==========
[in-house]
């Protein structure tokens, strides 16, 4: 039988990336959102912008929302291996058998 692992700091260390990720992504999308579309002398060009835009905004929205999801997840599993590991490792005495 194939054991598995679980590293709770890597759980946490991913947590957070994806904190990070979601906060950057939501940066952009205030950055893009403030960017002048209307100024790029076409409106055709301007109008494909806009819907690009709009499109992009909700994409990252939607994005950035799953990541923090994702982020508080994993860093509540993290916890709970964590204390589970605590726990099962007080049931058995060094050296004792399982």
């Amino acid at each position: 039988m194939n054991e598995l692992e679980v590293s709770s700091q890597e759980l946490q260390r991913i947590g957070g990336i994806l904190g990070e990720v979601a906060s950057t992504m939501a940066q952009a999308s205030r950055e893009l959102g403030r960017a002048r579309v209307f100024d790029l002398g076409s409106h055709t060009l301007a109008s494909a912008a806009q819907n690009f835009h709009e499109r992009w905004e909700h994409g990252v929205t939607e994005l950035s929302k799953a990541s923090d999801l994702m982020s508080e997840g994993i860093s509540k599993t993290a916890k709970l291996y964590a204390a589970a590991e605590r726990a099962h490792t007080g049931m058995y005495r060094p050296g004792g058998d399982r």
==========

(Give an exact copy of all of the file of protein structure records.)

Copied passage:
[in-house]
């Protein structure tokens, strides 16, 4: 039988990336959102912008929302291996058998 692992700091260390990720992504999308579309002398060009835009905004929205999801997840599993590991490792005495 194939054991598995679980590293709770890597759980946490991913947590957070994806904190990070979601906060950057939501940066952009205030950055893009403030960017002048209307100024790029076409409106055709301007109008494909806009819907690009709009499109992009909700994409990252939607994005950035799953990541923090994702982020508080994993860093509540993290916890709970964590204390589970605590726990099962007080049931058995060094050296004792399982």
């Amino acid at each position: 039988m194939n054991e598995l692992e679980v590293s709770s700091q890597e759980l946490q260390r991913i947590g957070g990336i994806l904190g990070e990720v979601a906060s950057t992504m939501a940066q952009a999308s205030r950055e893009l959102g403030r960017a002048r579309v209307f100024d790029l002398g076409s409106h055709t060009l301007a109008s494909a912008a806009q819907n690009f835009h709009e499109r992009w905004e909700h994409g990252v929205t939607e994005l950035s929302k799953a990541s923090d999801l994702m982020s508080e997840g994993i860093s509540k599993t993290a916890k709970l291996y964590a204390a589970a590991e605590r726990a099962h490792t007080g049931m058995y005495r060094p050296g004792g058998d399982r």